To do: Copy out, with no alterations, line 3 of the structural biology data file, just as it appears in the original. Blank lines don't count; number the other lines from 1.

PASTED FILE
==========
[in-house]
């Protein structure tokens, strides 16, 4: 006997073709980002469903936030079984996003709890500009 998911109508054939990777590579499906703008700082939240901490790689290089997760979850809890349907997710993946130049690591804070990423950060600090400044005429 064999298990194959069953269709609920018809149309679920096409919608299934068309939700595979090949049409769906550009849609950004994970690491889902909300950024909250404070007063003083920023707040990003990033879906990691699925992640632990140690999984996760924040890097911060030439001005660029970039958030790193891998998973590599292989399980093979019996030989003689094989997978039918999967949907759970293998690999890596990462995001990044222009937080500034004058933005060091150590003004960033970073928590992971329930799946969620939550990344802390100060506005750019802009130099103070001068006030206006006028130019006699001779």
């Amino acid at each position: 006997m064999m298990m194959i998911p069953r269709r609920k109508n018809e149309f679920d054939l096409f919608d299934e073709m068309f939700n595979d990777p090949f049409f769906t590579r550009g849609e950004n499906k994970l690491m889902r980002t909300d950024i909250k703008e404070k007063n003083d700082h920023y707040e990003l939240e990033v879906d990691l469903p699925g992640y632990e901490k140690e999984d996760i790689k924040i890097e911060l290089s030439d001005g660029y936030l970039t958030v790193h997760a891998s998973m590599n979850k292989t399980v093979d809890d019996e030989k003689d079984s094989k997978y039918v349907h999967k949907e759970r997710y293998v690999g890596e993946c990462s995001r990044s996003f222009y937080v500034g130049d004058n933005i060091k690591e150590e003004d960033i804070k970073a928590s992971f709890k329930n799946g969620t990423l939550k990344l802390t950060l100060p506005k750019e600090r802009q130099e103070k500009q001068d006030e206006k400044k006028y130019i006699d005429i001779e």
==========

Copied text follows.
């Amino acid at each position: 006997m064999m298990m194959i998911p069953r269709r609920k109508n018809e149309f679920d054939l096409f919608d299934e073709m068309f939700n595979d990777p090949f049409f769906t590579r550009g849609e950004n499906k994970l690491m889902r980002t909300d950024i909250k703008e404070k007063n003083d700082h920023y707040e990003l939240e990033v879906d990691l469903p699925g992640y632990e901490k140690e999984d996760i790689k924040i890097e911060l290089s030439d001005g660029y936030l970039t958030v790193h997760a891998s998973m590599n979850k292989t399980v093979d809890d019996e030989k003689d079984s094989k997978y039918v349907h999967k949907e759970r997710y293998v690999g890596e993946c990462s995001r990044s996003f222009y937080v500034g130049d004058n933005i060091k690591e150590e003004d960033i804070k970073a928590s992971f709890k329930n799946g969620t990423l939550k990344l802390t950060l100060p506005k750019e600090r802009q130099e103070k500009q001068d006030e206006k400044k006028y130019i006699d005429i001779e």